- Title: Tourists flee Miami ahead of Irma's arrival
- Date: 7th September 2017
- Summary: MIAMI, FLORIDA, USA (SEPTEMBER 6, 2017) (REUTERS) CONTROL TOWER AT MIAMI AIRPORT TERMINAL AT MIAMI AIRPORT WITH ROAD IN FOREGROUND SIGN FOR DEPARTURES IN AIRPORT PEOPLE WALKING IN AIRPORT BY DEPARTURES COUNTER CLOSE-UP OF LUGGAGE PEOPLE WITH LUGGAGE WAITING IN LINE AT DEPARTURES WOMAN AT SELF-CHECK IN TERMINAL PEOPLE IN LINE AT DEPARTURES AIRLINE WORKER AT COUNTER PEOPLE RECEIVING TICKETS FROM AIRLINE WORKER (SOUNDBITE) (ENGLISH) MIAMI RESIDENT, ANDRES ROJAS, SAYING: "I'm leaving Miami because, well, it's because of the hurricane. Actually, I just bought my ticket, but there's five people in front of me, I'm just waiting in line, but they already have my money. I bought the ticket, but I can't go home, so I think I'm going to wait here for the hurricane." SIGN READING, "NEED HELP?" WITH PEOPLE IN LINE IN BACKGROUND PEOPLE WITH LUGGAGE IN LINE CLOSE-UP OF LUGGAGE PEOPLE IN LINE AT DEPARTURES (SOUNDBITE) (ENGLISH) MIAMI RESIDENT, MARIA, SAYING: "We are scared a little bit, but I know we have the system better for houses and something like that in Puerto Rico, so thank God, I think that nothing can happen for bad things, and then here I'm afraid because it's a large hurricane." PEOPLE WITH LUGGAGE WAITING IN LINE GENERAL VIEW OF AIRLINE CHECK IN COUNTERS GROUP OF PEOPLE CHECKING IN AT COUNTER PEOPLE WALKING WITH COUNTERS IN BACKGROUND AIRPLANE ASCENDING IN SKY MIAMI AIRPORT WITH ROAD AND WATER IN FOREGROUND
- Embargoed: 21st September 2017 00:00
- Keywords: Hurricane Irma Miami airport tourists departing Hurricane Warning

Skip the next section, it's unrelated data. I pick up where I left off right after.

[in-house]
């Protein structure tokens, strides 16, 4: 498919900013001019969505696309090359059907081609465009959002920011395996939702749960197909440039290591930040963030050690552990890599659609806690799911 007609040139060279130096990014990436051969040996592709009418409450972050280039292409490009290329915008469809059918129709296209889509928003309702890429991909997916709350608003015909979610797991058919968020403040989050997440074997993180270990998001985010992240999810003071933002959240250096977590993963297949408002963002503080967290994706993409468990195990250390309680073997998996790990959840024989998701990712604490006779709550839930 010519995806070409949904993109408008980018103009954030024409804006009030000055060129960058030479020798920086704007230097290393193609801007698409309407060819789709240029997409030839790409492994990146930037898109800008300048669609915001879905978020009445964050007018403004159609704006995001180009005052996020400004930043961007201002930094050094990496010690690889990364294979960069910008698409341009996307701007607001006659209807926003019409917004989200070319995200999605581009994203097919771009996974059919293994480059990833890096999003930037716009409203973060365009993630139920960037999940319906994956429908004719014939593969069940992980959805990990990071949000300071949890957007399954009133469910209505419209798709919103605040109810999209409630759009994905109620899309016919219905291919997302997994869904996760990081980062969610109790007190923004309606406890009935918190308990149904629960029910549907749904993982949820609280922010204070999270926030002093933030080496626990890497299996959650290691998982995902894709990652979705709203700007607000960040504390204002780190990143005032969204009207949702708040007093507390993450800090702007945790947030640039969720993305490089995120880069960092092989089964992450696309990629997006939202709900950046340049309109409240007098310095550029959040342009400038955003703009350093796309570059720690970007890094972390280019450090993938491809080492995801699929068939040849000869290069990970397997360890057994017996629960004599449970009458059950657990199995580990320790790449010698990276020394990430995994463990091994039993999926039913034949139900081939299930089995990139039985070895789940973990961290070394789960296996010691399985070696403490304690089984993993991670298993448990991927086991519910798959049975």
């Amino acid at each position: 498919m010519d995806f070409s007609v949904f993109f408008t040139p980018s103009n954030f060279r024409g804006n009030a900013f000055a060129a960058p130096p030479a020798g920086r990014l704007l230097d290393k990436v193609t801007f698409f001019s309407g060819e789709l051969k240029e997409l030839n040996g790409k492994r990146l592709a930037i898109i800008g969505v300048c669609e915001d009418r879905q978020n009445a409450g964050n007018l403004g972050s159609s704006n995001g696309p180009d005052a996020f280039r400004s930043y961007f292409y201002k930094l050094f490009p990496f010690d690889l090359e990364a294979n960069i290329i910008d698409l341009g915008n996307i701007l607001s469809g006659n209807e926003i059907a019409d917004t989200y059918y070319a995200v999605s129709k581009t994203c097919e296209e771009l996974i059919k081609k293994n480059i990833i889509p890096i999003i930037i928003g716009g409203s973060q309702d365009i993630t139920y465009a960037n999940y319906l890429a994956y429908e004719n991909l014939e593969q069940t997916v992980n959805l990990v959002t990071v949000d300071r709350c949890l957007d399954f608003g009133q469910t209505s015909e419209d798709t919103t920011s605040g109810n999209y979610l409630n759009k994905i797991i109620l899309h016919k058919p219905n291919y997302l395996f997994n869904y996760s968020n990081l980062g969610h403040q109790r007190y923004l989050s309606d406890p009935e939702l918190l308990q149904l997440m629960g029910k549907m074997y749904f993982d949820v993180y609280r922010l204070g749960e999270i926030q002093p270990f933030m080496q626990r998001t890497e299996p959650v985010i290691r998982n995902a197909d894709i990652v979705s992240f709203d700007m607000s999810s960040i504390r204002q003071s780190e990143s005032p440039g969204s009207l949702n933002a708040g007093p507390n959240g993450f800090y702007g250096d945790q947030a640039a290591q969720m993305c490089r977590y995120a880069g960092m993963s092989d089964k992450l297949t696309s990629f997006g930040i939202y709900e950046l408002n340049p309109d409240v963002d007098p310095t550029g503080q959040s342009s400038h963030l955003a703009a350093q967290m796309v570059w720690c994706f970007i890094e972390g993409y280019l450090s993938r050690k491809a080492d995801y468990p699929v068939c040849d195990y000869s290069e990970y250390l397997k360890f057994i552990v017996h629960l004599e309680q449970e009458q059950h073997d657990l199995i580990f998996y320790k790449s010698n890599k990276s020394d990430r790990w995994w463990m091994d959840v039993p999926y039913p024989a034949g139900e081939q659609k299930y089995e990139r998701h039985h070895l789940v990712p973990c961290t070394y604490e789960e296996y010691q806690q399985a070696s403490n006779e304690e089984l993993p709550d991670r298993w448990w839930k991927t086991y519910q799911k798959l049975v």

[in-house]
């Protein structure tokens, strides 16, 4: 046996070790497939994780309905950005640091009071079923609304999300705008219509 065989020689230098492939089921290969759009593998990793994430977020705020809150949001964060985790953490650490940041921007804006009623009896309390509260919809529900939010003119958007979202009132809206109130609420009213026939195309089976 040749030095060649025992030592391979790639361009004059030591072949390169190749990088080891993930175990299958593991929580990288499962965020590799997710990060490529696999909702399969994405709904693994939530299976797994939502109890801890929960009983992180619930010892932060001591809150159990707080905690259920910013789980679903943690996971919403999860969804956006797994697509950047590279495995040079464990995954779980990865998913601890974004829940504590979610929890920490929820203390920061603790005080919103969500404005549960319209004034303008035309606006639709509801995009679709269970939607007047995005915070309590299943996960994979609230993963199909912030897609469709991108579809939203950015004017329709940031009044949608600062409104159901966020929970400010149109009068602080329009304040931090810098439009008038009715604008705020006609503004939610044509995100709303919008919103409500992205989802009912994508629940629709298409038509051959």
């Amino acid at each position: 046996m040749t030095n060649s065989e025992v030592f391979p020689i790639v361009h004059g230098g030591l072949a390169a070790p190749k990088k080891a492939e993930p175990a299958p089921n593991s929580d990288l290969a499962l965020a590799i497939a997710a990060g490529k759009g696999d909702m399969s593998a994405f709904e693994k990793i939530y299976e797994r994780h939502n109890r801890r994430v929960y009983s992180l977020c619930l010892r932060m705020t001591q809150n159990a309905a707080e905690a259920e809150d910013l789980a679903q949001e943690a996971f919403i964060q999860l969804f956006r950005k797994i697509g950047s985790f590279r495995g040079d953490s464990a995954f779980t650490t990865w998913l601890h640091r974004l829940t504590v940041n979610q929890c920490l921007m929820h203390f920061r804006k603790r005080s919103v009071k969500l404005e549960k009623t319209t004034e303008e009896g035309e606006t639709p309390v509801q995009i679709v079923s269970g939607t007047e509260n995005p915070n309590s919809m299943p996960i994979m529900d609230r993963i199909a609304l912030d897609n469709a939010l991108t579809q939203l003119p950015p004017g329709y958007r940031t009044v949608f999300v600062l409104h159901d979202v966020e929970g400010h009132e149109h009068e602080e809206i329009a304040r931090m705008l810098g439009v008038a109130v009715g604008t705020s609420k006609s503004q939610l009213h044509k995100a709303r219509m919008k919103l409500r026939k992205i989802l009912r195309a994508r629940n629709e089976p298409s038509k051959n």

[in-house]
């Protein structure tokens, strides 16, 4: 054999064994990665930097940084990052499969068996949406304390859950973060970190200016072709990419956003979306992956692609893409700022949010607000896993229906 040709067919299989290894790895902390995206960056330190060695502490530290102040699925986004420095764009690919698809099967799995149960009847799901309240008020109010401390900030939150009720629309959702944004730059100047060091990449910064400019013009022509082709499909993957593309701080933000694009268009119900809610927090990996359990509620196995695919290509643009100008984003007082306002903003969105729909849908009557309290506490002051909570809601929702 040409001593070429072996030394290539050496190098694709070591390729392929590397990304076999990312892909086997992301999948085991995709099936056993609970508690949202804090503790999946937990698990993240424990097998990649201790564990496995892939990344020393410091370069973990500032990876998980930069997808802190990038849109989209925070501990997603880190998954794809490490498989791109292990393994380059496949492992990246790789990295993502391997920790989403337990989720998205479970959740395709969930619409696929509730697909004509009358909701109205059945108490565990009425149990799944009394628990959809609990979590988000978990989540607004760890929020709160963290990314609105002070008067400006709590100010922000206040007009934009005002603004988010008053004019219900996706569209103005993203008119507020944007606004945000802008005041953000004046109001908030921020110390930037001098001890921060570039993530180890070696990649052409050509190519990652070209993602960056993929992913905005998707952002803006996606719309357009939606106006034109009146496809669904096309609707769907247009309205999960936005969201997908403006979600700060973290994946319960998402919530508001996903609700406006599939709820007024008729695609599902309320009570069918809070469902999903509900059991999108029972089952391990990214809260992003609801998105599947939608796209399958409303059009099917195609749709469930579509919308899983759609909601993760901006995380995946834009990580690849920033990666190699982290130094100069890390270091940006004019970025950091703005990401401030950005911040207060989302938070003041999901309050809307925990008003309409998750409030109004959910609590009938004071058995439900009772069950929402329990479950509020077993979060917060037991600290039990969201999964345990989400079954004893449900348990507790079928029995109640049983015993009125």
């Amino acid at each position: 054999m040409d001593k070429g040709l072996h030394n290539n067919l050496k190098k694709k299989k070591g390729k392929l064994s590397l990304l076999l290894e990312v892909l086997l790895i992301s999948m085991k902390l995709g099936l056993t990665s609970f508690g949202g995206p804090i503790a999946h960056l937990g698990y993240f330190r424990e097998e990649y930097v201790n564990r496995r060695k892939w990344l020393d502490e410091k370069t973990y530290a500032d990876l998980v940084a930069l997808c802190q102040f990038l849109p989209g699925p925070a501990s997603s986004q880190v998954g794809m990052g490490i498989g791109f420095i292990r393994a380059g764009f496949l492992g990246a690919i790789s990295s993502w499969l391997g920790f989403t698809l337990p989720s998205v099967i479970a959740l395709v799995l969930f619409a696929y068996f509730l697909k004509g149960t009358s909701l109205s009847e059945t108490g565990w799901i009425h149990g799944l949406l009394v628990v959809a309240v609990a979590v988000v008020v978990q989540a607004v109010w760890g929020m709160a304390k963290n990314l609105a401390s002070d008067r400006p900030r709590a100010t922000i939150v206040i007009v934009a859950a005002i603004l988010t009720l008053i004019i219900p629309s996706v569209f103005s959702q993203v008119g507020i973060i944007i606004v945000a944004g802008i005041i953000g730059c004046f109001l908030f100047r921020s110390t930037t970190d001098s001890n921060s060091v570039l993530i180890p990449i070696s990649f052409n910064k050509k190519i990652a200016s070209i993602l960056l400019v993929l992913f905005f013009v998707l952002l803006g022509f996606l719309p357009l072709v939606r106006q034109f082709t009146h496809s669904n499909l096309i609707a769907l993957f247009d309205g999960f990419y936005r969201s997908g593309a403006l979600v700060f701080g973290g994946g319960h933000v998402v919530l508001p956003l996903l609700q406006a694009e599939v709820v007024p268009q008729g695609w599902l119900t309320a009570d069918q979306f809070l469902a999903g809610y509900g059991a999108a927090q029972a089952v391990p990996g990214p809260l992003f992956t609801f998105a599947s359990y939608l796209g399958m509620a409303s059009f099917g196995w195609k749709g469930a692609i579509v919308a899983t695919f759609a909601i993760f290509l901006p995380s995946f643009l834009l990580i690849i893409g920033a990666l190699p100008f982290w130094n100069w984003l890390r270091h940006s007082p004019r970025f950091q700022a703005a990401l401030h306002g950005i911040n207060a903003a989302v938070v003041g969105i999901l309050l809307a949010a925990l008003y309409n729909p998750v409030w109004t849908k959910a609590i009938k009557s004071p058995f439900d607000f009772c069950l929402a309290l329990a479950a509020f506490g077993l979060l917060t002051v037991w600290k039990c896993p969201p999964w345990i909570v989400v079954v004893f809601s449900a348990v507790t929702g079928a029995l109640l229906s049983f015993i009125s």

- Location: MIAMI, FLORIDA, USA
- City: MIAMI, FLORIDA, USA
- Country: USA
- Topics: Disaster/Accidents,Wind/Hurricane/Typhoons/Tornadoes
- Reuters ID: LVA0016XGNJ2F
- Aspect Ratio: 16:9
- Story Text: Tourists and local residents thronged Miami's airport on Wednesday (September 6) looking to get out of town ahead of Hurricane Irma's arrival.
Airlines, in turn, adjusted flight schedules, made cancellations and assured passengers they would not have to pay unusually high fares ahead of the storm's arrival.
Irma, the second powerful hurricane to approach the United States in as many weeks, was expected to make landfall in Florida by the weekend, and as of Wednesday, it had already pummelled islands in the Caribbean with rain, pounding winds and surging surf.
While the storm's precise trajectory remained uncertain, airlines pre-emptively cancelled flights in the likely affected regions and put in place travel waivers for customers to reschedule plans.
American Airlines, the largest U.S. carrier by passenger traffic, on Wednesday said it would begin winding down operations in south Florida, including Miami, Fort Lauderdale and West Palm Beach, on Friday. Miami-bound flights arriving on Friday from Europe and South America were cancelled.
Delta Air Lines and JetBlue announced fare caps on flights out of Florida - $99 on JetBlue and $399 on Delta - for residents trying to get out of the storm's path.
"We want those trying to leave ahead of the hurricane to focus on their safe evacuation rather than worry about the cost of flights," JetBlue spokesman Doug McGraw said.
Meanwhile, gasoline stations around Florida struggled to keep up with demand from customers anxious to fill tanks as Hurricane Irma approached, with some locations running out of supply on Wednesday (September 6).
Florida Governor Rick Scott said Irma could be more devastating than Hurricane Andrew, a Category 5 storm that struck the state in 1992 and still ranks as one of the costliest ever in the United States.
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